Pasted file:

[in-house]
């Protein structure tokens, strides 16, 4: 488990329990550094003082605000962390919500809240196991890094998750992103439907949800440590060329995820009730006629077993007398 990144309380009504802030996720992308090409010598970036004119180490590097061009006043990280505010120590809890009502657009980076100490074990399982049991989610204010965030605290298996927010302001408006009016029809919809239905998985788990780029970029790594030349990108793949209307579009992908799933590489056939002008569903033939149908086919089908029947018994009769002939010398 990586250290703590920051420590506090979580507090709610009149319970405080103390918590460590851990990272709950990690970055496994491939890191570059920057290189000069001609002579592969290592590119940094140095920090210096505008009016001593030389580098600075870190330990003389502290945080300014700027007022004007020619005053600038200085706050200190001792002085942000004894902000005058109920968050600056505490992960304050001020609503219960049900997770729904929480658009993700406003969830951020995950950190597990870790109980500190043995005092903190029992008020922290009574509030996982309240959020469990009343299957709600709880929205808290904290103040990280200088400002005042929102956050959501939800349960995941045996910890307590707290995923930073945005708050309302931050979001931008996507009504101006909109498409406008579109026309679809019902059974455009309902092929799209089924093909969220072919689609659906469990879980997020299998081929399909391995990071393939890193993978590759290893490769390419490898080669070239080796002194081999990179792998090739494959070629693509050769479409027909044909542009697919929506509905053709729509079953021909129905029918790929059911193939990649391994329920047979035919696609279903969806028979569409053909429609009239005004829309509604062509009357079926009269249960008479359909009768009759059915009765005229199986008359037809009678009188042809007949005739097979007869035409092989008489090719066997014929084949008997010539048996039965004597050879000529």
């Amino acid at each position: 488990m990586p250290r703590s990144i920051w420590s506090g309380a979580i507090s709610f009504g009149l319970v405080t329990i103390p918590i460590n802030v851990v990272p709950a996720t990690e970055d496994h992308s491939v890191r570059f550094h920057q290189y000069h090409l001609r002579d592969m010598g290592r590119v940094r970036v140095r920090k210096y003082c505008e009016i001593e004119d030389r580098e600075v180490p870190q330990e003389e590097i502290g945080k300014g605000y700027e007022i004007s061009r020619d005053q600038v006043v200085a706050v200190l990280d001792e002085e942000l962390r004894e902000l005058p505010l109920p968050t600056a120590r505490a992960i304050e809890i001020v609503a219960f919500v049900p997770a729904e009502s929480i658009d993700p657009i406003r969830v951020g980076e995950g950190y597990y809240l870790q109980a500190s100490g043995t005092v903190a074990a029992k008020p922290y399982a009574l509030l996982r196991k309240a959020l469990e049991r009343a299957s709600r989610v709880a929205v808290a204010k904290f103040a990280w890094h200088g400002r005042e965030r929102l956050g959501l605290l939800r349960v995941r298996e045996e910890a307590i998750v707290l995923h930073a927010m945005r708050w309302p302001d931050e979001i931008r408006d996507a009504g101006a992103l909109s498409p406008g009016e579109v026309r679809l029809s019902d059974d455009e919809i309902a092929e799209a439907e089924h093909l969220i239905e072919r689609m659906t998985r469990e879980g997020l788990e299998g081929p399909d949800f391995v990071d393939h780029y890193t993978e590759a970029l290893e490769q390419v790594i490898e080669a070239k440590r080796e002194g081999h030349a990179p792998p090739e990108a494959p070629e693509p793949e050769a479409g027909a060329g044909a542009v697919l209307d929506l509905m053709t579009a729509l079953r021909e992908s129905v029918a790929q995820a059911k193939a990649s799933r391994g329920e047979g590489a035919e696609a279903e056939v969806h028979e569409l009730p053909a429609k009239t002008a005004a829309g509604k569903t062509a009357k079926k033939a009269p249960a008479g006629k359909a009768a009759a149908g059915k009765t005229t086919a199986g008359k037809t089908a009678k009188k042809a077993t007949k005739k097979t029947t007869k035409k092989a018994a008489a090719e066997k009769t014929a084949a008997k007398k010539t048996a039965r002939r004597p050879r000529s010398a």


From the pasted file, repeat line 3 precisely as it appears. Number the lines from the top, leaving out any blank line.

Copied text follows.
């Amino acid at each position: 488990m990586p250290r703590s990144i920051w420590s506090g309380a979580i507090s709610f009504g009149l319970v405080t329990i103390p918590i460590n802030v851990v990272p709950a996720t990690e970055d496994h992308s491939v890191r570059f550094h920057q290189y000069h090409l001609r002579d592969m010598g290592r590119v940094r970036v140095r920090k210096y003082c505008e009016i001593e004119d030389r580098e600075v180490p870190q330990e003389e590097i502290g945080k300014g605000y700027e007022i004007s061009r020619d005053q600038v006043v200085a706050v200190l990280d001792e002085e942000l962390r004894e902000l005058p505010l109920p968050t600056a120590r505490a992960i304050e809890i001020v609503a219960f919500v049900p997770a729904e009502s929480i658009d993700p657009i406003r969830v951020g980076e995950g950190y597990y809240l870790q109980a500190s100490g043995t005092v903190a074990a029992k008020p922290y399982a009574l509030l996982r196991k309240a959020l469990e049991r009343a299957s709600r989610v709880a929205v808290a204010k904290f103040a990280w890094h200088g400002r005042e965030r929102l956050g959501l605290l939800r349960v995941r298996e045996e910890a307590i998750v707290l995923h930073a927010m945005r708050w309302p302001d931050e979001i931008r408006d996507a009504g101006a992103l909109s498409p406008g009016e579109v026309r679809l029809s019902d059974d455009e919809i309902a092929e799209a439907e089924h093909l969220i239905e072919r689609m659906t998985r469990e879980g997020l788990e299998g081929p399909d949800f391995v990071d393939h780029y890193t993978e590759a970029l290893e490769q390419v790594i490898e080669a070239k440590r080796e002194g081999h030349a990179p792998p090739e990108a494959p070629e693509p793949e050769a479409g027909a060329g044909a542009v697919l209307d929506l509905m053709t579009a729509l079953r021909e992908s129905v029918a790929q995820a059911k193939a990649s799933r391994g329920e047979g590489a035919e696609a279903e056939v969806h028979e569409l009730p053909a429609k009239t002008a005004a829309g509604k569903t062509a009357k079926k033939a009269p249960a008479g006629k359909a009768a009759a149908g059915k009765t005229t086919a199986g008359k037809t089908a009678k009188k042809a077993t007949k005739k097979t029947t007869k035409k092989a018994a008489a090719e066997k009769t014929a084949a008997k007398k010539t048996a039965r002939r004597p050879r000529s010398a």